Delta diffused the situation by sending a second gate agent over to help all the rest of us so this one lady could continue brow beating this poor dude, for who knows how much longer. So my gut is to say these airlines do a damn good job of showing patience with this kind of nonsense since it is becoming obvious that some minorities have learned to use the racism accusations as a weapon to exert pressure. Enough is enough. It should be illegal to levy accusations of racism if unproven.

  4. Good points, Gary. It’s disappointing to see people in the comments section attack you for your race, religion, and appearance instead of reading the article and responding to the facts. Please continue to keep up the good work.

  5. @ iahphx: You say that “People who are inclined to see discrimination can often find it.”

    How would you possibly know this? Is this some sort of fact for which you can provide me a scientific study? Or is it rather an opinion based on…well, an anecdote for an event you describe (black customer, white male check in agent) that didn’t actually occur?

    “But it wasn’t racism”, you say, to conclude your hypothetical story. Well, you wouldn’t know because it never actually happened. I would call this total intellectual dishonesty.

    Let’s try this instead. Please provide me one anecdote in which you describe how you’ve been discriminated against because of your race. And then tell me how you knew it was racism.

  6. I’m a minority and I totally agree with some of the comments, like @iahphx. Oftentimes when my friends get bad service or they perceive another person is rude to them, their first reaction is the other person is being racist. Yes, that may be true sometimes, but sometimes my friends get bad service because my friends are rude or loud or demanding or whatever. The service people aren’t necessarily treating us badly because of our color, it’s probably because we’re acting like assholes. Every time people play the race card just because, it seems to take away from The credibility of actual racism. Overt racism is pretty obvious when people shout the n-word at me when they drive by. A couple of times I’ve had people tell me that they don’t serve my kind, but that’s also possibly not racist. Maybe they meant they don’t like tall guys, handsome people, people who support a certain sports team… Can’t really be sure but it’s wrong to assume that every negative experience is related to my skin color.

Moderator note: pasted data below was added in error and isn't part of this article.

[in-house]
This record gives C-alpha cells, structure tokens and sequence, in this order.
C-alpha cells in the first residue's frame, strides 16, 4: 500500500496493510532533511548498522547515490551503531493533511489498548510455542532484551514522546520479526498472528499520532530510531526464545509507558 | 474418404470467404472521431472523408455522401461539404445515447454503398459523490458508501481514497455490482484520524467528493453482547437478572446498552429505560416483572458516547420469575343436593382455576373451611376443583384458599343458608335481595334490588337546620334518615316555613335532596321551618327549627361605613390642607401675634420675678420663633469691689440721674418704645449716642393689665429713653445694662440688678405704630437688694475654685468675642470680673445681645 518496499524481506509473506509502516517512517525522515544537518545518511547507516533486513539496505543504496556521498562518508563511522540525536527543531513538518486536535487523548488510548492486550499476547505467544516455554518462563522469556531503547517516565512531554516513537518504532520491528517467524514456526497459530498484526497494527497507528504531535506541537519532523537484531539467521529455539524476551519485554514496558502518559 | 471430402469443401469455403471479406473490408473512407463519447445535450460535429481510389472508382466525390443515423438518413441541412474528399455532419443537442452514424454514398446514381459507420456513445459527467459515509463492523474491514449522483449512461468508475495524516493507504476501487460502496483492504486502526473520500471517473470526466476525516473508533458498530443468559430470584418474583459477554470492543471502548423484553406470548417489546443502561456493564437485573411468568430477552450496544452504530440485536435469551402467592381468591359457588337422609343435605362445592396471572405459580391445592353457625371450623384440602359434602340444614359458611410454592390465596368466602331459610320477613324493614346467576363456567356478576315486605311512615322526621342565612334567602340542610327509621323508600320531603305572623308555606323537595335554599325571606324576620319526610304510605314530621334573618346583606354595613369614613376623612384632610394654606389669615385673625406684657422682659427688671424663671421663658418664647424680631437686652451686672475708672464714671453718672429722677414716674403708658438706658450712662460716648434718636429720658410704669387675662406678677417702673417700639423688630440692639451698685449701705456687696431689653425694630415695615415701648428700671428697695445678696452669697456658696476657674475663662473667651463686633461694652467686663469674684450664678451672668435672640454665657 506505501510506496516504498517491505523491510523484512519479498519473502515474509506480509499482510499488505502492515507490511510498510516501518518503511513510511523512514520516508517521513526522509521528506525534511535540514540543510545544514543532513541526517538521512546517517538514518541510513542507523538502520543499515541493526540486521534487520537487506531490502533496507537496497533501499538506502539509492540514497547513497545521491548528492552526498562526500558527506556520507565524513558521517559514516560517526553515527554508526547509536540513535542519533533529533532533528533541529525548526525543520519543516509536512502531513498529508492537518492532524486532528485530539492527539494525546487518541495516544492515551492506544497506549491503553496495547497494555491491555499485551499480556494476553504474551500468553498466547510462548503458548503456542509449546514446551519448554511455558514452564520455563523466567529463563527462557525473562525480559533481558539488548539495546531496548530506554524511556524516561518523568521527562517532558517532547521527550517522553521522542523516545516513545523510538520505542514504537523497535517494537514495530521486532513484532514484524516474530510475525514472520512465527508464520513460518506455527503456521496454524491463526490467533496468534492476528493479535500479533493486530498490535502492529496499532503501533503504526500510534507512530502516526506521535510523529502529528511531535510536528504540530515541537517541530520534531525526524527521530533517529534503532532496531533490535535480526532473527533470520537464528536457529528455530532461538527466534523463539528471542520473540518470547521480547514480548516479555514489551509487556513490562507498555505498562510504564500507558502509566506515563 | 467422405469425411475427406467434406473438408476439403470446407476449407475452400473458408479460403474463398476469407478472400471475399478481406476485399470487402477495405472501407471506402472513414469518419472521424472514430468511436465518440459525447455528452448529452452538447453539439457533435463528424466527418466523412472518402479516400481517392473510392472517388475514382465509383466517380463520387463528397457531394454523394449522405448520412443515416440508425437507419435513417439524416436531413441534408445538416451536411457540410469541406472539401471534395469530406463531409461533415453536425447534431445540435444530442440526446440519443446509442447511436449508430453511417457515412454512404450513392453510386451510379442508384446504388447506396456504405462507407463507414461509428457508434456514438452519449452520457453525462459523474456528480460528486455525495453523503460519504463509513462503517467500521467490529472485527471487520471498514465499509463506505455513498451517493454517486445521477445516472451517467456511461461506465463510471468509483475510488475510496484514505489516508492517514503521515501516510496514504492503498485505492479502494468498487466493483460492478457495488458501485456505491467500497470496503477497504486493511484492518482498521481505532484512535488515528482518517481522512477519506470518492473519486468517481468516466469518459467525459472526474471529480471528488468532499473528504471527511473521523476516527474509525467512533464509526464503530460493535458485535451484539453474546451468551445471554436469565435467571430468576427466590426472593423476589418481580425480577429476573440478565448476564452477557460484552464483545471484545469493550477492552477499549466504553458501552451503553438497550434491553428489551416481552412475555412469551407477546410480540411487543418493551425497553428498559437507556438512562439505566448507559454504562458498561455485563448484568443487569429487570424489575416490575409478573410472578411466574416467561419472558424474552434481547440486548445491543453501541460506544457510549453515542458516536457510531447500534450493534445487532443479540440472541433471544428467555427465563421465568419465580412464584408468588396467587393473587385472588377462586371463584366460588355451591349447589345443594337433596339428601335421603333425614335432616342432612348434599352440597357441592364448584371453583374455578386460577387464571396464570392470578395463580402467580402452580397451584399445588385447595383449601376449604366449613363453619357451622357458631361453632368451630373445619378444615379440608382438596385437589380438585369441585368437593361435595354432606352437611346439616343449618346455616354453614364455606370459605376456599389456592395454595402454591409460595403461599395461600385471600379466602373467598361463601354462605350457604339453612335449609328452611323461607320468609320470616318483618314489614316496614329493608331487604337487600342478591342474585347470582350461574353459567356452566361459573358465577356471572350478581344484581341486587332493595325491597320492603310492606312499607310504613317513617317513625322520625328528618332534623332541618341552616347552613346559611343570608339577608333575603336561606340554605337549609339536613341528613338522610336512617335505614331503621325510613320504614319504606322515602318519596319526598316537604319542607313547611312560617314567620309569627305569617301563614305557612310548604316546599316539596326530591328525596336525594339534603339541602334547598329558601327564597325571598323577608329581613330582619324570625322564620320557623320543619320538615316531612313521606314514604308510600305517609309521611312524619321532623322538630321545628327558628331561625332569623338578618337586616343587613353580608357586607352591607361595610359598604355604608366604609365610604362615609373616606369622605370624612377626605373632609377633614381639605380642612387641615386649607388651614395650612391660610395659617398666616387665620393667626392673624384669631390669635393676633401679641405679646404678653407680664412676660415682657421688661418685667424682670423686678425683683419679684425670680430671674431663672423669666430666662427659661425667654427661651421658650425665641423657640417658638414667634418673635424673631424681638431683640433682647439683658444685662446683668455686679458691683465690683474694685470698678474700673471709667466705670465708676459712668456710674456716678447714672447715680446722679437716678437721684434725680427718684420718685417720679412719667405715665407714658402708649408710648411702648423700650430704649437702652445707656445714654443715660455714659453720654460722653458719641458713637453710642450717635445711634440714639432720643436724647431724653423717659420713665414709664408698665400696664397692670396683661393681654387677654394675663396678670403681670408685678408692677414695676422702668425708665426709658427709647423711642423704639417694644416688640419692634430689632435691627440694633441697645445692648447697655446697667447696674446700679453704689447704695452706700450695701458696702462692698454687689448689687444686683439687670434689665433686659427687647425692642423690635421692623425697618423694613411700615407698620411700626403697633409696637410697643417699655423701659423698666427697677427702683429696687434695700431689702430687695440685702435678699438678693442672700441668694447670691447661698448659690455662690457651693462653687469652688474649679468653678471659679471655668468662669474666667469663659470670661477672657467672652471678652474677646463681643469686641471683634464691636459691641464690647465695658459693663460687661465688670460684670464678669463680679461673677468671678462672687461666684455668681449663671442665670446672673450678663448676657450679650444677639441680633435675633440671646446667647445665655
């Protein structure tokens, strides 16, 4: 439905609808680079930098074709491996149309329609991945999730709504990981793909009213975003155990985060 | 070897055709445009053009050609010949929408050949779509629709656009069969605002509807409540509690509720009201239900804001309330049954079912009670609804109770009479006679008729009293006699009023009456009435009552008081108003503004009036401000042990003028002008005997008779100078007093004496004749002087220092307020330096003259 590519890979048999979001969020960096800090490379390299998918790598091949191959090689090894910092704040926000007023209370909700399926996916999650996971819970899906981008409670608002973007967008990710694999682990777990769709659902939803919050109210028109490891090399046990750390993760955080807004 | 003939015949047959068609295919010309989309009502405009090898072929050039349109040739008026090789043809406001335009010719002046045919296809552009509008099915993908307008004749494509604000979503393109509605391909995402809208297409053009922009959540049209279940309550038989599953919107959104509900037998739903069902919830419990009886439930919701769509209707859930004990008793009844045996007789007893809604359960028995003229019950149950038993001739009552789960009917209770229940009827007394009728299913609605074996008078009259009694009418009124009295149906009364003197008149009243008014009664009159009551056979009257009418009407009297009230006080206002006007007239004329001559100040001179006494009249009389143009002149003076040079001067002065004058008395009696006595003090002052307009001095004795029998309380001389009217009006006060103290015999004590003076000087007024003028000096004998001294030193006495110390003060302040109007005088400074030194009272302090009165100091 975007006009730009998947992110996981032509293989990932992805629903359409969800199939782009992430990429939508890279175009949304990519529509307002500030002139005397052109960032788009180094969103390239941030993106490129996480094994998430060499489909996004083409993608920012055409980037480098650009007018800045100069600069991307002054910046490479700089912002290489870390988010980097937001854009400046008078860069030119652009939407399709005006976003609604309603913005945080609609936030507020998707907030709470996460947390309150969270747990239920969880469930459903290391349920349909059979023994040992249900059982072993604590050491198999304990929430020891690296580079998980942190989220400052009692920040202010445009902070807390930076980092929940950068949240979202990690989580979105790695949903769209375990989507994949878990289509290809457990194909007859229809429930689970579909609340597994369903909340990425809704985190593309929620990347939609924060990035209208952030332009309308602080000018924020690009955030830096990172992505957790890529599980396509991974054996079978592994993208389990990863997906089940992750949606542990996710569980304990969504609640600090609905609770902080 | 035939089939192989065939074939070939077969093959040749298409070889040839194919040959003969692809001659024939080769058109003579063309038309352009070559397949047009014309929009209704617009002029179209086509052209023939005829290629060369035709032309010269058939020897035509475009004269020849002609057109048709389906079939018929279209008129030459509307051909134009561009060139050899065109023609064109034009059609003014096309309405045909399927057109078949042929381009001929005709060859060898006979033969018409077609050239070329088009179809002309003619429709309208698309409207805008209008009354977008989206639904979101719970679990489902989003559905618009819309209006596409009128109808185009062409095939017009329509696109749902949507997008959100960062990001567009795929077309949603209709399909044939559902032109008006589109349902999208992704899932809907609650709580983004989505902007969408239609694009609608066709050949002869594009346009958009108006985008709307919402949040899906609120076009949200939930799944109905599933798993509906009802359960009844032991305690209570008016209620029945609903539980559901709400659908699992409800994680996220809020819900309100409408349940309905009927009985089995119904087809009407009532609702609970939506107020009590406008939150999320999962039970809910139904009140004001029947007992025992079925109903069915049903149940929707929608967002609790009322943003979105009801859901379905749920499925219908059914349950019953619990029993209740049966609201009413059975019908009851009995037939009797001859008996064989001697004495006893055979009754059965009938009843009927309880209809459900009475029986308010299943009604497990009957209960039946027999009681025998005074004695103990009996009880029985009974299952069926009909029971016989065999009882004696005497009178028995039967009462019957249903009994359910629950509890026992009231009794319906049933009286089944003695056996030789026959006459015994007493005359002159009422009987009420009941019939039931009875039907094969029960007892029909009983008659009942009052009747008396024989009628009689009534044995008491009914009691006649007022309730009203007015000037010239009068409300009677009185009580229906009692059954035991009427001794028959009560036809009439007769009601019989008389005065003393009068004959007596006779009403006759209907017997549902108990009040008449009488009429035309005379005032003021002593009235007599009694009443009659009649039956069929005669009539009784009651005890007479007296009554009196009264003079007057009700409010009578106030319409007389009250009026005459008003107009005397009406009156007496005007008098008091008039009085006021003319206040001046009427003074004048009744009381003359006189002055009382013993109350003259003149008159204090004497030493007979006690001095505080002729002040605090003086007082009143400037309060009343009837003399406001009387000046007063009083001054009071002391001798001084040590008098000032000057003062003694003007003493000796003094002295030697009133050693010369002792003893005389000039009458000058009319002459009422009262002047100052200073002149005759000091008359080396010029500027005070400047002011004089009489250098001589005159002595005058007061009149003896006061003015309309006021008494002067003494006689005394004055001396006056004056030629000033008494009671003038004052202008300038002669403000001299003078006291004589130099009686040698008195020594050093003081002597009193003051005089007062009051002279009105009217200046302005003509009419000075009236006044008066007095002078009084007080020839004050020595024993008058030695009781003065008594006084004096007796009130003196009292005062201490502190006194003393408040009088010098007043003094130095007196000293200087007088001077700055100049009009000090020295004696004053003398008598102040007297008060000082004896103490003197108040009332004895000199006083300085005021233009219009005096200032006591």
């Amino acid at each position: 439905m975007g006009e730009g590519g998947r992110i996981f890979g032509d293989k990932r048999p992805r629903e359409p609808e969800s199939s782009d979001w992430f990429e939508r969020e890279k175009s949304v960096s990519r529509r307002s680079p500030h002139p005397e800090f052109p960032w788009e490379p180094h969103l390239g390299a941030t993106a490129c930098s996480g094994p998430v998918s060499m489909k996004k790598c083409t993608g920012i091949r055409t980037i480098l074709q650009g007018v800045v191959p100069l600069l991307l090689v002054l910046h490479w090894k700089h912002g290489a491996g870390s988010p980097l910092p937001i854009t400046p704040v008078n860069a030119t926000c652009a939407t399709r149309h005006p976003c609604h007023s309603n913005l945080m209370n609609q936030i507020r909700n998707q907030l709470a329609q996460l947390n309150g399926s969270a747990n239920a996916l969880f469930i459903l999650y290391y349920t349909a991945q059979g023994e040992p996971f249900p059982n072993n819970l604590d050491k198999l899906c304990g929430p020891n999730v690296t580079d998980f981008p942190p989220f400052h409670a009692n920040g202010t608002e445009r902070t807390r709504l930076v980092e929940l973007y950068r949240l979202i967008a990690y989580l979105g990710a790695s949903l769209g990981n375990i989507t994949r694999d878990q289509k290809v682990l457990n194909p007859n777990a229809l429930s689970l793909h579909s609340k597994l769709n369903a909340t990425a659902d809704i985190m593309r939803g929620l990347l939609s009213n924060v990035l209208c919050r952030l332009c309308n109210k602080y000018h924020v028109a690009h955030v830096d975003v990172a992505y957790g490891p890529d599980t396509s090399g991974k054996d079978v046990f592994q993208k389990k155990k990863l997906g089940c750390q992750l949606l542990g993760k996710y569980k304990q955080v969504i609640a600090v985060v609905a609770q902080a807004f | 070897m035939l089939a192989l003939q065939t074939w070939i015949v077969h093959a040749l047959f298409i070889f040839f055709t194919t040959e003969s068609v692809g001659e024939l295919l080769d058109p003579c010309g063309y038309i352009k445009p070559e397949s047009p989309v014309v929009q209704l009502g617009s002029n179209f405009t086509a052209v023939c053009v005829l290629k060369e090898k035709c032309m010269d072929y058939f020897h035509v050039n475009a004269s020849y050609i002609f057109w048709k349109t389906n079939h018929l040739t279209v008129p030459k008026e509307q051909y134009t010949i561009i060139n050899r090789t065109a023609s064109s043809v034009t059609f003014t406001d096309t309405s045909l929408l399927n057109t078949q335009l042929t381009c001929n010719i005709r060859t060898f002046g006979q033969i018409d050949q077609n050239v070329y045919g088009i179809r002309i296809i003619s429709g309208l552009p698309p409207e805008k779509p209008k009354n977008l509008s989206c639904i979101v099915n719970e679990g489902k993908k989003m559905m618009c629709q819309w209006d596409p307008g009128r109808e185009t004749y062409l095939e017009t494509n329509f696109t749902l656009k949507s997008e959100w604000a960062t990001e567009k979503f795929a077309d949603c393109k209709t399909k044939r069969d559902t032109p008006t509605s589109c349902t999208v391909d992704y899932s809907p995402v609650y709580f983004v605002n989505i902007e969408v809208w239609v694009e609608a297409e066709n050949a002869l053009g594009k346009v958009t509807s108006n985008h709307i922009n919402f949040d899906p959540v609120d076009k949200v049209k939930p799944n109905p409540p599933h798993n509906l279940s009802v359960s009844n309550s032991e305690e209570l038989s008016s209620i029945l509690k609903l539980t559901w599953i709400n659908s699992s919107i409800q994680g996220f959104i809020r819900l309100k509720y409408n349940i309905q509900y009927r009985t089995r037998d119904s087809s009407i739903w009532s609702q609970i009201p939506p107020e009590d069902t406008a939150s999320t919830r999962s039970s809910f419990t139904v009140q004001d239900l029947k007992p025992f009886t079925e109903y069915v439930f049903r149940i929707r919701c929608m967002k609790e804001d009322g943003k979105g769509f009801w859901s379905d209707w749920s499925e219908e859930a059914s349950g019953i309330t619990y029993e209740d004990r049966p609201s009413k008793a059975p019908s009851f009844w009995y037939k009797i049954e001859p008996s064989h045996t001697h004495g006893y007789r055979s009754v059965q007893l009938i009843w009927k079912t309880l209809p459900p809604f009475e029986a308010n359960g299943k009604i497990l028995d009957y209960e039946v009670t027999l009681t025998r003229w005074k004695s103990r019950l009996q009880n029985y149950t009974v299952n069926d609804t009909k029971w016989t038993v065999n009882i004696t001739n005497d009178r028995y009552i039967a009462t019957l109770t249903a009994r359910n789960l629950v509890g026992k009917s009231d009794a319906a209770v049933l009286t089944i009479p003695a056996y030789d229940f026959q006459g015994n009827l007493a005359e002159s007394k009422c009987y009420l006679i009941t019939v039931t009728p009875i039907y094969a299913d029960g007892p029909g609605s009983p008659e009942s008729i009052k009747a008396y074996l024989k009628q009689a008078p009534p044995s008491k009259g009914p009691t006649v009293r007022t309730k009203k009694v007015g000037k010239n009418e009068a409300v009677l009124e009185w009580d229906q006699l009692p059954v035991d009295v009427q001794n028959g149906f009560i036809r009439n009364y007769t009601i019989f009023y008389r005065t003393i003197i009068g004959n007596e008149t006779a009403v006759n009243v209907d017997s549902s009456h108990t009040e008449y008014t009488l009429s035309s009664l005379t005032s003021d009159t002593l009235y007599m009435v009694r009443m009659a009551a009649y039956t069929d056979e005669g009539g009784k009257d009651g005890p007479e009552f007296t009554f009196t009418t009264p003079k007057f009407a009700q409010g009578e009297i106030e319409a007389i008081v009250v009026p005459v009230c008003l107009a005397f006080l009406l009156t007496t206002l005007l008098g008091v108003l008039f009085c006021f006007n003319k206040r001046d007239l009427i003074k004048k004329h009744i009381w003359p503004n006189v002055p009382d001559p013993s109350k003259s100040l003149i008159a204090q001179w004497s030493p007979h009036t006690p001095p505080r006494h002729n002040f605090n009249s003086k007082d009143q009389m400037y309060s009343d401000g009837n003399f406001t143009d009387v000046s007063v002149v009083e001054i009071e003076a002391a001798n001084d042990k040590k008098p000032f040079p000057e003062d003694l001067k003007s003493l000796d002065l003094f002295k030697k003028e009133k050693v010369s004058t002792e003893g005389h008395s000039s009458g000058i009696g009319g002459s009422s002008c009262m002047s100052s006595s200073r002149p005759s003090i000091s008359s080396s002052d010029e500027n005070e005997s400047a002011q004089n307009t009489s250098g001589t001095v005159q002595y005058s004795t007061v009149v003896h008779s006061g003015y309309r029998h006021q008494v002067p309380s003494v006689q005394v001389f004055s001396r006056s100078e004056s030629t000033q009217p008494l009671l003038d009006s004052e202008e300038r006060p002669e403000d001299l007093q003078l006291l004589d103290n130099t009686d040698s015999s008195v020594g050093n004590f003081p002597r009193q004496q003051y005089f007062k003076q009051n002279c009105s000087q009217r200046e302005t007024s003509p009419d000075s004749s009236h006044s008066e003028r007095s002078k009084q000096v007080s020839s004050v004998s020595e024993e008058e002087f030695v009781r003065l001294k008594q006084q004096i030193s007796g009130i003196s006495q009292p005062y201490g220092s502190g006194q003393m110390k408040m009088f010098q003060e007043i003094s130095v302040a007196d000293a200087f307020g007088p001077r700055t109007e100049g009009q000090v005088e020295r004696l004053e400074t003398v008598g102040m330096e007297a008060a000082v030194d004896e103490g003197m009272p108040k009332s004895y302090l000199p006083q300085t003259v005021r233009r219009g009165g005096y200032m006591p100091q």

7. Fall fundraising event.

    Some years ago Americans learned to sue. And everyone was hoping to get lucky and have an opportunity to sue for something big. Like spilling hot coffee in your lap.

    Now Americans learned to be offended. Everyone now has a right to be offended. People are looking for opportunities to be offended. Then they learn to monetize it. If you get offended enough you get something for it so why not try to be offended all the time as much as you can.
    America lost common sense.

    And before we start playing guess the race of this white racist – I’m an ethnic foreign immigrant who came to the US over 20 years ago.

  8. @iahphx Sadly I’m sure you are right.

    @John “Please provide me one anecdote in which you describe how you’ve been discriminated against because of your race. And then tell me how you knew it was racism.” I absolutely could. (talk to people is the service industries, particularly bartenders) But I know you wouldn’t accept any of my examples anyway. Let’s face it, you don’t have any current science on these topics either. But everybody has anecdotes. And anecdotes are sometimes like (armpits), almost everybody has one and they almost always stink. However that doesn’t completely discount observational skills and some common sense.

    There are (armpits) of all races. But crying wolf with the race card just doesn’t help.

  9. @ Steve – I think you misinterpret what I am trying to say.